On the other hand, the "non-competition" or "non-compete clause," a clause that has proved to be less than pleasant for a number of textbook and special interest (cookbook, travel, etc.) authors, does appear in most academic press contracts. Often broadly drafted and enforced only when a book becomes economically successful, the non-competition clause prohibits the author from publishing another book that might "compete" with the first unless the publisher gives its consent. A cookbook author, for example, would be advised to strike the clause if possible or at least limit it to prevent the author from publishing, say, another Greek cookbook within two years, rather than leaving the typical open-ended clause that could bar publication of any new cookbook with another publisher. Like special interest trade writers, academic authors—who have high levels of expertise in a specific area—could be closed out of further publishing in their field. While textbook authors who publish with some of the large commercial textbook companies have been challenging the clause as "restraint of trade" violation, the issue is by no means resolved.

A clause that should appear in all contracts but was missing from about 30 percent of our sample is the "out-of-print clause," which provides for reversion of rights to the authors when the publisher takes the book out of print. An author of a book published under a contract that did not provide for reversion of rights could be in a difficult situation if a long out-of-print work came back into vogue and he or she wished to resell it to another publisher. Furthermore, when a book does go out of print, the author should take the time (many do not—in both the academic and commercial worlds) to obtain written notification of reversion. Authors who wait until there is a new deal on the horizon often find the original publisher reticent to comply because suspicions are raised that there may be money to be made.

University press contracts are, by and large, less complex than comparable trade book contracts. Because academic publishers traditionally have focused on publishing important works irrespective of profitability and there rarely has been any money involved for the authors, the need for all-encompassing contracts simply has not existed heretofore.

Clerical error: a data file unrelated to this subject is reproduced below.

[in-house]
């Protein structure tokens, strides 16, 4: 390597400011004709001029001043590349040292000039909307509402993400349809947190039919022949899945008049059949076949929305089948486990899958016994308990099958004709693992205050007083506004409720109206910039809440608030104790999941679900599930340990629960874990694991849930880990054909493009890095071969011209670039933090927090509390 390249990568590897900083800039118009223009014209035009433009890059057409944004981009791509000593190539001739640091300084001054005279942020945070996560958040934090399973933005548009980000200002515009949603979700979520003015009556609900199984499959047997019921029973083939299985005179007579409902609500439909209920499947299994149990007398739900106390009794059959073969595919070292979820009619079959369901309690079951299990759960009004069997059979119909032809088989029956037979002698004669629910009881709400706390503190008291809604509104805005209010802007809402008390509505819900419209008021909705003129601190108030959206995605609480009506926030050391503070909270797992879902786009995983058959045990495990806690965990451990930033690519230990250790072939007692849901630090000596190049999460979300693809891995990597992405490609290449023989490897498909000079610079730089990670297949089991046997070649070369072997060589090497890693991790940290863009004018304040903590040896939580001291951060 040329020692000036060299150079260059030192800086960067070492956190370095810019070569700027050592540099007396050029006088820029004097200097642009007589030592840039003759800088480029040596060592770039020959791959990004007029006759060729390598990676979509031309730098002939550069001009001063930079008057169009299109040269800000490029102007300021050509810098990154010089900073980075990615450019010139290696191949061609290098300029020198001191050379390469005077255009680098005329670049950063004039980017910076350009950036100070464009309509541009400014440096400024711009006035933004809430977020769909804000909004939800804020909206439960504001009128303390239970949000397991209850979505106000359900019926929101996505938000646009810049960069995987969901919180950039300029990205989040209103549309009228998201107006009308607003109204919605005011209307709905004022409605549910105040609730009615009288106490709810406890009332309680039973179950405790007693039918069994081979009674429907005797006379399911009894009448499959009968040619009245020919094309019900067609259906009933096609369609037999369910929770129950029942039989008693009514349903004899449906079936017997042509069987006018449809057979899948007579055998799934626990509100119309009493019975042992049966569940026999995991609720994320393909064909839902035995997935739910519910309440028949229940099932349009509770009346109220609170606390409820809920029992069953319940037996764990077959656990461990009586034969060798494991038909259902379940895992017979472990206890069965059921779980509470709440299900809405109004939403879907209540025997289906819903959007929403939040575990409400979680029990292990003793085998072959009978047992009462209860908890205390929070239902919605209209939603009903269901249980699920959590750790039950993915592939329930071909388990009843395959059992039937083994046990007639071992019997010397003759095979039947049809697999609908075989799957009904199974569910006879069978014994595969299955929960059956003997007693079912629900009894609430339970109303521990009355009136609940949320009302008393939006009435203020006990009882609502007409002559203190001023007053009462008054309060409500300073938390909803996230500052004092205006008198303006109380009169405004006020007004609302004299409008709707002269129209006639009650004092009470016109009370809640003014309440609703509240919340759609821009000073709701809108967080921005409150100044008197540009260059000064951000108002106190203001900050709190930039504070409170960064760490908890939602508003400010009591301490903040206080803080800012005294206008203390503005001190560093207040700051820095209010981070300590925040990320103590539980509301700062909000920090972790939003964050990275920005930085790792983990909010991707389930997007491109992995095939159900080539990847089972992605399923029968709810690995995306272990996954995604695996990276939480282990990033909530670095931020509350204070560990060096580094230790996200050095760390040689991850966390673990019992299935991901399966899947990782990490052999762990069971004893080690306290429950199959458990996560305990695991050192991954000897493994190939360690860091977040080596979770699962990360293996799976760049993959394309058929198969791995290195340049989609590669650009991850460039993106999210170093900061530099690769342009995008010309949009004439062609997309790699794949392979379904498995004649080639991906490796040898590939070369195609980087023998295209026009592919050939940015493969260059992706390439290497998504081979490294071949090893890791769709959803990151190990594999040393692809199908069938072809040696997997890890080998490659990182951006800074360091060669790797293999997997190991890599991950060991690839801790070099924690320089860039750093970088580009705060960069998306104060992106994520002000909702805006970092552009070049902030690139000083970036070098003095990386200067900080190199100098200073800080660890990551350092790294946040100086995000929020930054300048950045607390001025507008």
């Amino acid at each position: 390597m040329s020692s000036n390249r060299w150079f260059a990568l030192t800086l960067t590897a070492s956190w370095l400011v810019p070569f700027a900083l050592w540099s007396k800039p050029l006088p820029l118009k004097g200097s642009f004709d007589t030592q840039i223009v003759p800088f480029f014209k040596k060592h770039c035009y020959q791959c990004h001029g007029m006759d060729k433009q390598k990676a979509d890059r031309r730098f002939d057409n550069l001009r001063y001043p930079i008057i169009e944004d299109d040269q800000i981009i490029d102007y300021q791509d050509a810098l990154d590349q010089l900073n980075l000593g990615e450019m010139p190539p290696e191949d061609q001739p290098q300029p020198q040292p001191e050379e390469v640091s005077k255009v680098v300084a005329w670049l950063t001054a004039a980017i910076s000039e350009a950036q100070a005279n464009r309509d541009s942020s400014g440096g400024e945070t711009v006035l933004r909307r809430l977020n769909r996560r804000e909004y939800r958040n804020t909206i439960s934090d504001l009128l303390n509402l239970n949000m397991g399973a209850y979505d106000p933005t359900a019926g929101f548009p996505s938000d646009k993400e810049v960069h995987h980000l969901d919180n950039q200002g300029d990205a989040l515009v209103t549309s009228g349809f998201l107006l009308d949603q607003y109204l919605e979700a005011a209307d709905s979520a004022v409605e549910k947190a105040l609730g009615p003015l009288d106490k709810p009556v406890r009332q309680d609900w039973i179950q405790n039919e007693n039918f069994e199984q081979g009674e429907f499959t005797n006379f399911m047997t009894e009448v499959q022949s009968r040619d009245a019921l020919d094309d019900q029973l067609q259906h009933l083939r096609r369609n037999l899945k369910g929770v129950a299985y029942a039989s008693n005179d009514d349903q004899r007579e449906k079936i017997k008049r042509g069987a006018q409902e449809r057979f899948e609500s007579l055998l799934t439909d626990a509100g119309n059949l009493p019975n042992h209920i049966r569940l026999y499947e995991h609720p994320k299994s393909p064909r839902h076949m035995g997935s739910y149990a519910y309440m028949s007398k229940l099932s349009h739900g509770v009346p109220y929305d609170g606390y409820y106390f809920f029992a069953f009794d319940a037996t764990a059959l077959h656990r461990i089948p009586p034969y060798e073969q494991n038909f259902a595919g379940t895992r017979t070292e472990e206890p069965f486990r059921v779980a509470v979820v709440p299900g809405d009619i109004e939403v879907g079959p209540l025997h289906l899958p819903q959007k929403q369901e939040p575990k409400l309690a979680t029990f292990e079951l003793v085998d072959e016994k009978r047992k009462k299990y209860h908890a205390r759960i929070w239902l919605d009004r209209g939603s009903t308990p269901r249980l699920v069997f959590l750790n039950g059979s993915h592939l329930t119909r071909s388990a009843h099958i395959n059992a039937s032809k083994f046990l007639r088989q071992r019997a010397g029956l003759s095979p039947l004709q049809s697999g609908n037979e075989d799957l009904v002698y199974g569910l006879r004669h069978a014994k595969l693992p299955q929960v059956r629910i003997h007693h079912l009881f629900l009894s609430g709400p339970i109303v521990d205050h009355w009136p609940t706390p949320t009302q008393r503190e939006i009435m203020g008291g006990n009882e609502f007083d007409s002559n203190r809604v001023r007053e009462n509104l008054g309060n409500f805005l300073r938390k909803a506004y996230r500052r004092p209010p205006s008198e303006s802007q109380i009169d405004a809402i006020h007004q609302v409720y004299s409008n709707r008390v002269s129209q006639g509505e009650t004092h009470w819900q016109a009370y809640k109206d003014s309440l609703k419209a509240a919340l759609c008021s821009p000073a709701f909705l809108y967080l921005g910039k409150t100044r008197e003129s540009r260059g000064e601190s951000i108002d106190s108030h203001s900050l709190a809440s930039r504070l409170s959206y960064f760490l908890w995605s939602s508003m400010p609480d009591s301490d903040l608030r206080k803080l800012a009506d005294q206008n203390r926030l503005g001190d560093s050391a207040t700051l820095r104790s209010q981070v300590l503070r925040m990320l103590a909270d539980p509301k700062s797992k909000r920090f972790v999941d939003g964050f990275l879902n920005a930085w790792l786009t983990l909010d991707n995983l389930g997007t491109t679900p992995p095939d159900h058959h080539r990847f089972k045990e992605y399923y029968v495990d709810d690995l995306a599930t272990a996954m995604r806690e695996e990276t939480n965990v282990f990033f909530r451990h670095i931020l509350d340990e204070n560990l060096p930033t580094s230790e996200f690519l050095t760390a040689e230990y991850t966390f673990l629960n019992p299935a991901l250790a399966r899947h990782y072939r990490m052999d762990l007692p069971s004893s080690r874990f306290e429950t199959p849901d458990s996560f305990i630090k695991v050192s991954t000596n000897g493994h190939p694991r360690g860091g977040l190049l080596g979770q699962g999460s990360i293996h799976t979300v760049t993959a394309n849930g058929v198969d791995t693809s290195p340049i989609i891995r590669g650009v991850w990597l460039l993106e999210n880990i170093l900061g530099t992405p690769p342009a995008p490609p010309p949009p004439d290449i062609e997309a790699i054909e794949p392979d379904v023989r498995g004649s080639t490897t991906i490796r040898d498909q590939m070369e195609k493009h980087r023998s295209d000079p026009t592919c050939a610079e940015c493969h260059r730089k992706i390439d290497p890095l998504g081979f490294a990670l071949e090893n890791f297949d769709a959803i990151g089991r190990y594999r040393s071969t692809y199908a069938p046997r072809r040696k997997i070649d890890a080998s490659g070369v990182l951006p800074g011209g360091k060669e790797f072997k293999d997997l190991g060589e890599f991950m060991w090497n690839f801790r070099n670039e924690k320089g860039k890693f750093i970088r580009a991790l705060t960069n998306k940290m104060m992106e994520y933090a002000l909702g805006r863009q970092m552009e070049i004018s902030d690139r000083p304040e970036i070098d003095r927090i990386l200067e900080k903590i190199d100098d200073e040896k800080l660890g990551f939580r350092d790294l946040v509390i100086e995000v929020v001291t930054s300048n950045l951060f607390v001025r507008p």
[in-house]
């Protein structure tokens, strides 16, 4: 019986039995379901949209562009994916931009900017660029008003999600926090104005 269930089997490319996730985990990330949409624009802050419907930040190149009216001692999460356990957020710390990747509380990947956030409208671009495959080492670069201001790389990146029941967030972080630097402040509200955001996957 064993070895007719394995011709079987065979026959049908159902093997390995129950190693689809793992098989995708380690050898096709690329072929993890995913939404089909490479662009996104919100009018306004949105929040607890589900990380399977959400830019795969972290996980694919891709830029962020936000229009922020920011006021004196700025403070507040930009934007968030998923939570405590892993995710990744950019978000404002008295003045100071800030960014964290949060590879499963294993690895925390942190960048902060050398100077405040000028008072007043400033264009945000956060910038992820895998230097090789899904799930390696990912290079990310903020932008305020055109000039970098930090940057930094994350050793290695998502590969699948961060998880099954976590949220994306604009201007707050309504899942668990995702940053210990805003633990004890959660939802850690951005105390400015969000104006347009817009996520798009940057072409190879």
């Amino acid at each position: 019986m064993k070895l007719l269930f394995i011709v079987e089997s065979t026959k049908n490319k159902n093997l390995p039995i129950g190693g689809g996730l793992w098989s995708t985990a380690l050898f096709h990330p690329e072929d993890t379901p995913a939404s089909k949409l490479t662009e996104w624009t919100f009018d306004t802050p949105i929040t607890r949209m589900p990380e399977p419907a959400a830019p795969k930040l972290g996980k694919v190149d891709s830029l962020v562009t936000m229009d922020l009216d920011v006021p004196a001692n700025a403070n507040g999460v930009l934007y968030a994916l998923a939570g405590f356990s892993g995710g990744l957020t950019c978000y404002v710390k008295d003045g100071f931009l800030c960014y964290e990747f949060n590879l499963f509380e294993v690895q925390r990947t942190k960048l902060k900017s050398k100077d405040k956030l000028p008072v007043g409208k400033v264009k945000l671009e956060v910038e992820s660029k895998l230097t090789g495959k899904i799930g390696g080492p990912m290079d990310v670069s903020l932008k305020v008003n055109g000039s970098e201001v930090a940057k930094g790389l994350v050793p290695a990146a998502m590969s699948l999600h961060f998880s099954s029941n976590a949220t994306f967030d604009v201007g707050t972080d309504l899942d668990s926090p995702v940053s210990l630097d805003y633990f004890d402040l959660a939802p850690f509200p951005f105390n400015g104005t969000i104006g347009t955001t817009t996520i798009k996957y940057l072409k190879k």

Even though the primary focus in academic publishing remains the dissemination of important knowledge, the tension now developing between publication for transcendent reasons and profit potential (or at least break even) should give authors the impetus to understand and actively negotiate contract terms with academic publishers. This is true for both academic authors and nonacademic writers publishing with university presses.

University presses, to their credit, tend to keep books in print much longer than is the practice in the commercial publishing world. Yet, with books in print longer, contracts also remain in force longer, including undesirable clauses such as the option and non-competition clauses. Moreoever, as university presses increase efforts to work subrights, both mass market and foreign rights, as an additional source of revenue, inattentive authors who never bothered to understand their contracts because they were not being published by a commercial publisher may be in for a rude awakening. At the very least, the author should insist that copyright be registered in the author's name and that the contract contain an out-of-print clause in order to obtain at least minimum control of the work.

Helen A. Stephenson is executive director of the New York City-based Author's Guild.

The above article is a revised and updated version of an article that appeared in the Authors Guild Bulletin, spring 1990. If you would like more information about the The Authors Guild, please write to the organization at 330 West 42nd St., New York, NY 10036.